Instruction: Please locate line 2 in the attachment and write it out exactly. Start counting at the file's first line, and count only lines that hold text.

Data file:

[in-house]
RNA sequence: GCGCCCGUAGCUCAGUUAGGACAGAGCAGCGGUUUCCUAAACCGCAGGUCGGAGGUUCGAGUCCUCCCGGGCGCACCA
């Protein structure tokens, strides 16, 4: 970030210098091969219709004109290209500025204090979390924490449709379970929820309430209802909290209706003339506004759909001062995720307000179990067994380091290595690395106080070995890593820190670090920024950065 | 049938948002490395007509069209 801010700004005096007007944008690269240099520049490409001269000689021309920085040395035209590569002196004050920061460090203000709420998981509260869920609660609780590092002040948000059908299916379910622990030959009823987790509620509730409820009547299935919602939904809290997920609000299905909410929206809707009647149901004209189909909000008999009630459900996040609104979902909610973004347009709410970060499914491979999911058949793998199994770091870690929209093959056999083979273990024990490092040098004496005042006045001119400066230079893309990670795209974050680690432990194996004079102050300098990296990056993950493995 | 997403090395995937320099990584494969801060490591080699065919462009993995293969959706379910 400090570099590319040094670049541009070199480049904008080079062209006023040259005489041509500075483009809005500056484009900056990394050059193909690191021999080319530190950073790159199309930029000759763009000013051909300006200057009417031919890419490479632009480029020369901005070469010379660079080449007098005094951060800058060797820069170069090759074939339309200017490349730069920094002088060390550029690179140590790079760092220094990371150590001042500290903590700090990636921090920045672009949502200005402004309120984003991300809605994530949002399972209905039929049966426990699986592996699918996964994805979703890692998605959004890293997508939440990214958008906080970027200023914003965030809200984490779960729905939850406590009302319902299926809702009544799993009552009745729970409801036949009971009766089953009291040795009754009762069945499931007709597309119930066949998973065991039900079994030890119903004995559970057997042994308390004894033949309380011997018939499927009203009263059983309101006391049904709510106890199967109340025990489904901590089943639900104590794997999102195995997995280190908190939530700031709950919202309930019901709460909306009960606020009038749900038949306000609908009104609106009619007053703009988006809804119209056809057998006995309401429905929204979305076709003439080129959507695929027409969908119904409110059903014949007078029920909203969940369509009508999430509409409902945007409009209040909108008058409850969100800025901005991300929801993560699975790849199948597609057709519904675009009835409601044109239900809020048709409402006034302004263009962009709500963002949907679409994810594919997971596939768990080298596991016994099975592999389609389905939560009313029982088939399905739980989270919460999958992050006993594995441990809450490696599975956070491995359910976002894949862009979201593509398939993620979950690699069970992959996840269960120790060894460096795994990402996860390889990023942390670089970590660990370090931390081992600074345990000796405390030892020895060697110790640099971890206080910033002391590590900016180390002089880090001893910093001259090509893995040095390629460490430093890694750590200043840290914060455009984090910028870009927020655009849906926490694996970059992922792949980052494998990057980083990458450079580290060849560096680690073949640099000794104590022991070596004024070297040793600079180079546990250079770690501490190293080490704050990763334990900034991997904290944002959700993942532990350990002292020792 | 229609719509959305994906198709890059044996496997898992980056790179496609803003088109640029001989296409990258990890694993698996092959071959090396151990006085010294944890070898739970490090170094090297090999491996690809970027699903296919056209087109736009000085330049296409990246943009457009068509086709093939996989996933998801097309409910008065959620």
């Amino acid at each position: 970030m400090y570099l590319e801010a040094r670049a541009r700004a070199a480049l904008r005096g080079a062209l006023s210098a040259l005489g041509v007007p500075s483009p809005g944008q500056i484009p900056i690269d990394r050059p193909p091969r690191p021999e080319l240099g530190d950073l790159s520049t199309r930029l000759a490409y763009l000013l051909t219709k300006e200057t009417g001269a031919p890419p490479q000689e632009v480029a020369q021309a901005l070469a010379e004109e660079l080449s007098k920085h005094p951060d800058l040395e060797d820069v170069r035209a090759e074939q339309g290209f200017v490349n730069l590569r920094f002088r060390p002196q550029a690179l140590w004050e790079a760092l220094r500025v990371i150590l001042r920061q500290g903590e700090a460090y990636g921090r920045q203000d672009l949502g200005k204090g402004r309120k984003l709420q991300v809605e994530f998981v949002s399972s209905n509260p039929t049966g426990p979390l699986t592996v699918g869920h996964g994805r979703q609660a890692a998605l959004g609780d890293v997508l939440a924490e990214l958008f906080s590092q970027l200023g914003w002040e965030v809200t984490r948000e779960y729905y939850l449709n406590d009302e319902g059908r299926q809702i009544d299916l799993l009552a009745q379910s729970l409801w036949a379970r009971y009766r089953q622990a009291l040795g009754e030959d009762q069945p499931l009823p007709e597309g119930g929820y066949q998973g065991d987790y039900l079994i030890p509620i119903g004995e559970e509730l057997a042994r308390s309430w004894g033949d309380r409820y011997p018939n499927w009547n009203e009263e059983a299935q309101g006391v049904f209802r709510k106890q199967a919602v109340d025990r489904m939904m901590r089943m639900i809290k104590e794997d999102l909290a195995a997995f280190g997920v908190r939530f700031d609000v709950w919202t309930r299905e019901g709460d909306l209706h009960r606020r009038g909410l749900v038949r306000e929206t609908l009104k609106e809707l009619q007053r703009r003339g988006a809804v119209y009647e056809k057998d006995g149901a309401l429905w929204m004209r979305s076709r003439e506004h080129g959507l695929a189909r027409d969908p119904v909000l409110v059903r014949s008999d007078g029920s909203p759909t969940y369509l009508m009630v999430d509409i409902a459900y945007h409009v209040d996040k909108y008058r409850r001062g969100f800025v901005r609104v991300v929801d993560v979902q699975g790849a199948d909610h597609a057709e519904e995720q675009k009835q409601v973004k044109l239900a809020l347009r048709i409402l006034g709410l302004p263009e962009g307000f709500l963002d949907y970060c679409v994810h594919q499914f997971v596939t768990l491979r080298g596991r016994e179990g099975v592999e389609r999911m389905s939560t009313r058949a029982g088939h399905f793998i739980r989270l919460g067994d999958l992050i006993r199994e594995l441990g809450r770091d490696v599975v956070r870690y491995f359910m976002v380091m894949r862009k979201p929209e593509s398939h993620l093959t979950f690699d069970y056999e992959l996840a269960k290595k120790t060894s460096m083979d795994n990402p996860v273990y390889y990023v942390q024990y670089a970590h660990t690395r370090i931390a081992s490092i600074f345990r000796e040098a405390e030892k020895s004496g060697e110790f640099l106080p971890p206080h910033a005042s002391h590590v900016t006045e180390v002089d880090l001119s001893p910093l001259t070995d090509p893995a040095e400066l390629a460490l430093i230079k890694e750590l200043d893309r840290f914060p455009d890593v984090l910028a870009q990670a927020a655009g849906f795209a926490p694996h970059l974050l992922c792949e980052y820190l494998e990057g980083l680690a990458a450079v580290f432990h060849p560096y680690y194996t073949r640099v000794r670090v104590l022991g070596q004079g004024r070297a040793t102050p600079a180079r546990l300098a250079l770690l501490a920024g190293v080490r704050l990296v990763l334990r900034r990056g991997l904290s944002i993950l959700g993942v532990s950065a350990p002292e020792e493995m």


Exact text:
RNA sequence: GCGCCCGUAGCUCAGUUAGGACAGAGCAGCGGUUUCCUAAACCGCAGGUCGGAGGUUCGAGUCCUCCCGGGCGCACCA